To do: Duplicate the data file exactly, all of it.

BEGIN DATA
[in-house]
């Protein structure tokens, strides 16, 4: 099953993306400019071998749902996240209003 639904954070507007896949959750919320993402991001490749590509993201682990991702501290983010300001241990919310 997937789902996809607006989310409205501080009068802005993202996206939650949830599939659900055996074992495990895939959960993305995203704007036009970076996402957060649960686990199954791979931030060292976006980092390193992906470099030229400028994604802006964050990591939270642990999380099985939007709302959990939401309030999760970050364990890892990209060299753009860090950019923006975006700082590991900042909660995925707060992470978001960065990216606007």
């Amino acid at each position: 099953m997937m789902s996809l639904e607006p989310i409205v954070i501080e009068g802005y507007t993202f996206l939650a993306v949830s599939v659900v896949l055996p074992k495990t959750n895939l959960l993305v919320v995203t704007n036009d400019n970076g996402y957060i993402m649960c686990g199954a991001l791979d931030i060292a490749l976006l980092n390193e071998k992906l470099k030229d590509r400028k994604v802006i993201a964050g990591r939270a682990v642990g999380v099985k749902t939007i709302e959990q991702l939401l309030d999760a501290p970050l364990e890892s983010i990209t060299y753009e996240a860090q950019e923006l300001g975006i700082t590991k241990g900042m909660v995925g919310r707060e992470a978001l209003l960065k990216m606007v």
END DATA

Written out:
[in-house]
């Protein structure tokens, strides 16, 4: 099953993306400019071998749902996240209003 639904954070507007896949959750919320993402991001490749590509993201682990991702501290983010300001241990919310 997937789902996809607006989310409205501080009068802005993202996206939650949830599939659900055996074992495990895939959960993305995203704007036009970076996402957060649960686990199954791979931030060292976006980092390193992906470099030229400028994604802006964050990591939270642990999380099985939007709302959990939401309030999760970050364990890892990209060299753009860090950019923006975006700082590991900042909660995925707060992470978001960065990216606007």
């Amino acid at each position: 099953m997937m789902s996809l639904e607006p989310i409205v954070i501080e009068g802005y507007t993202f996206l939650a993306v949830s599939v659900v896949l055996p074992k495990t959750n895939l959960l993305v919320v995203t704007n036009d400019n970076g996402y957060i993402m649960c686990g199954a991001l791979d931030i060292a490749l976006l980092n390193e071998k992906l470099k030229d590509r400028k994604v802006i993201a964050g990591r939270a682990v642990g999380v099985k749902t939007i709302e959990q991702l939401l309030d999760a501290p970050l364990e890892s983010i990209t060299y753009e996240a860090q950019e923006l300001g975006i700082t590991k241990g900042m909660v995925g919310r707060e992470a978001l209003l960065k990216m606007v």